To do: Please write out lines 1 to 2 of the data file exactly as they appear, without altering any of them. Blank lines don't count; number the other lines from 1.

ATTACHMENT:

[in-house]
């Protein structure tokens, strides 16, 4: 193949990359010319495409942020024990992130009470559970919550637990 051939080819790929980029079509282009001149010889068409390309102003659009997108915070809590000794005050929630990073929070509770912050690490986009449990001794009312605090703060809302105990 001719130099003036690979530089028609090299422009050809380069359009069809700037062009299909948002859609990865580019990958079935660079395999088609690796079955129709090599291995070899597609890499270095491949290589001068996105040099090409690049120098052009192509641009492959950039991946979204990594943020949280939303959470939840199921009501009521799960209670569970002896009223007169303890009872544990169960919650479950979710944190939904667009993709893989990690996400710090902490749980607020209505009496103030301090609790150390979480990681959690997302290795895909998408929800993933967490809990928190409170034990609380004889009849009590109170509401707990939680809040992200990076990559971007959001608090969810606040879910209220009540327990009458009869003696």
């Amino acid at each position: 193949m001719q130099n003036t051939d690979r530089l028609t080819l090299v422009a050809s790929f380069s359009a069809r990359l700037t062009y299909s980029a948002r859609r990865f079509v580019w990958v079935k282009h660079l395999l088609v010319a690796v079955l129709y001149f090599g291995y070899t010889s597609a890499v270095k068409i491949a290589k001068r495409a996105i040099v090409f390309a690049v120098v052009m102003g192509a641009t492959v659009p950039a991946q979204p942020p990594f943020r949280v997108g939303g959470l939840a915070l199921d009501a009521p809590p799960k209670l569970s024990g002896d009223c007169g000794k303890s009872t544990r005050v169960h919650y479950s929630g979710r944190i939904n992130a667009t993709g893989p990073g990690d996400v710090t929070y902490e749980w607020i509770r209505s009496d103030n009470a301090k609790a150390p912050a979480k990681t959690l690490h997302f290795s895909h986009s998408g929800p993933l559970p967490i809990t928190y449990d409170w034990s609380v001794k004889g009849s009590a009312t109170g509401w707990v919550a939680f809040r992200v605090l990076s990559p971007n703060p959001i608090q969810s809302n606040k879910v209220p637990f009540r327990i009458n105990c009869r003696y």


[in-house]
């Protein structure tokens, strides 16, 4: 193949990359010319495409942020024990992130009470559970919550637990 051939080819790929980029079509282009001149010889068409390309102003659009997108915070809590000794005050929630990073929070509770912050690490986009449990001794009312605090703060809302105990 001719130099003036690979530089028609090299422009050809380069359009069809700037062009299909948002859609990865580019990958079935660079395999088609690796079955129709090599291995070899597609890499270095491949290589001068996105040099090409690049120098052009192509641009492959950039991946979204990594943020949280939303959470939840199921009501009521799960209670569970002896009223007169303890009872544990169960919650479950979710944190939904667009993709893989990690996400710090902490749980607020209505009496103030301090609790150390979480990681959690997302290795895909998408929800993933967490809990928190409170034990609380004889009849009590109170509401707990939680809040992200990076990559971007959001608090969810606040879910209220009540327990009458009869003696």